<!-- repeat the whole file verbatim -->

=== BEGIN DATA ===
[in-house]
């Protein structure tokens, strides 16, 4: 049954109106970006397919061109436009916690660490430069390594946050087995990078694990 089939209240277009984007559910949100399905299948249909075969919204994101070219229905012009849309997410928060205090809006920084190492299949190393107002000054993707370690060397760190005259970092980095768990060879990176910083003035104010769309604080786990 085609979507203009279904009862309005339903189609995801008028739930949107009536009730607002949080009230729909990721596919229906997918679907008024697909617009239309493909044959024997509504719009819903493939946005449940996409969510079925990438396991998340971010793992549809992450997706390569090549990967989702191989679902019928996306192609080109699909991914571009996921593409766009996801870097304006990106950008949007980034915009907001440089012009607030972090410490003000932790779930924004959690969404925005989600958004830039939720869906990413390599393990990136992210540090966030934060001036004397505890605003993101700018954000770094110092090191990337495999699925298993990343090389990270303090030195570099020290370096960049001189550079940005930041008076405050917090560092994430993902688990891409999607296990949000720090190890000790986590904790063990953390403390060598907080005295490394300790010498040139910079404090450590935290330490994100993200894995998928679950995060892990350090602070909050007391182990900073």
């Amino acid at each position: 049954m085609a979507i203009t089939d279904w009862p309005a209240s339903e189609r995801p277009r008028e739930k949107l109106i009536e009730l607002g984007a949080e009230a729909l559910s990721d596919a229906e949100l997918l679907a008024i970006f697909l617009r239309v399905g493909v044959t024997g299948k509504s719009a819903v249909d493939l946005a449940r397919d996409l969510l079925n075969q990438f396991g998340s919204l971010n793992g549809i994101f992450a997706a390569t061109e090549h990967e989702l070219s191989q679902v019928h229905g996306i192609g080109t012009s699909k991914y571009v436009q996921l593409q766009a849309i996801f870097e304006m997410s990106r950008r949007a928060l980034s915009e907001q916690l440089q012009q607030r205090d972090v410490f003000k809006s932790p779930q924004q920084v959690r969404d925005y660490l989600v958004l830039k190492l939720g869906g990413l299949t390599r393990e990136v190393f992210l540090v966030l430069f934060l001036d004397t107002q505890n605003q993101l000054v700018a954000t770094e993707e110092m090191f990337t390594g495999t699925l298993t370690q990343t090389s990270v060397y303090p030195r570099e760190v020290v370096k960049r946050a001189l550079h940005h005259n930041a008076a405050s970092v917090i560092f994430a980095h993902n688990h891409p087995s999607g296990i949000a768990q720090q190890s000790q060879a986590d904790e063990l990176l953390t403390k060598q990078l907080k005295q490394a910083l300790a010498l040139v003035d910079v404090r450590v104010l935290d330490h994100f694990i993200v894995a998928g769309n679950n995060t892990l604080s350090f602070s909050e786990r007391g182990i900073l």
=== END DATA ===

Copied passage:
[in-house]
């Protein structure tokens, strides 16, 4: 049954109106970006397919061109436009916690660490430069390594946050087995990078694990 089939209240277009984007559910949100399905299948249909075969919204994101070219229905012009849309997410928060205090809006920084190492299949190393107002000054993707370690060397760190005259970092980095768990060879990176910083003035104010769309604080786990 085609979507203009279904009862309005339903189609995801008028739930949107009536009730607002949080009230729909990721596919229906997918679907008024697909617009239309493909044959024997509504719009819903493939946005449940996409969510079925990438396991998340971010793992549809992450997706390569090549990967989702191989679902019928996306192609080109699909991914571009996921593409766009996801870097304006990106950008949007980034915009907001440089012009607030972090410490003000932790779930924004959690969404925005989600958004830039939720869906990413390599393990990136992210540090966030934060001036004397505890605003993101700018954000770094110092090191990337495999699925298993990343090389990270303090030195570099020290370096960049001189550079940005930041008076405050917090560092994430993902688990891409999607296990949000720090190890000790986590904790063990953390403390060598907080005295490394300790010498040139910079404090450590935290330490994100993200894995998928679950995060892990350090602070909050007391182990900073």
């Amino acid at each position: 049954m085609a979507i203009t089939d279904w009862p309005a209240s339903e189609r995801p277009r008028e739930k949107l109106i009536e009730l607002g984007a949080e009230a729909l559910s990721d596919a229906e949100l997918l679907a008024i970006f697909l617009r239309v399905g493909v044959t024997g299948k509504s719009a819903v249909d493939l946005a449940r397919d996409l969510l079925n075969q990438f396991g998340s919204l971010n793992g549809i994101f992450a997706a390569t061109e090549h990967e989702l070219s191989q679902v019928h229905g996306i192609g080109t012009s699909k991914y571009v436009q996921l593409q766009a849309i996801f870097e304006m997410s990106r950008r949007a928060l980034s915009e907001q916690l440089q012009q607030r205090d972090v410490f003000k809006s932790p779930q924004q920084v959690r969404d925005y660490l989600v958004l830039k190492l939720g869906g990413l299949t390599r393990e990136v190393f992210l540090v966030l430069f934060l001036d004397t107002q505890n605003q993101l000054v700018a954000t770094e993707e110092m090191f990337t390594g495999t699925l298993t370690q990343t090389s990270v060397y303090p030195r570099e760190v020290v370096k960049r946050a001189l550079h940005h005259n930041a008076a405050s970092v917090i560092f994430a980095h993902n688990h891409p087995s999607g296990i949000a768990q720090q190890s000790q060879a986590d904790e063990l990176l953390t403390k060598q990078l907080k005295q490394a910083l300790a010498l040139v003035d910079v404090r450590v104010l935290d330490h994100f694990i993200v894995a998928g769309n679950n995060t892990l604080s350090f602070s909050e786990r007391g182990i900073l």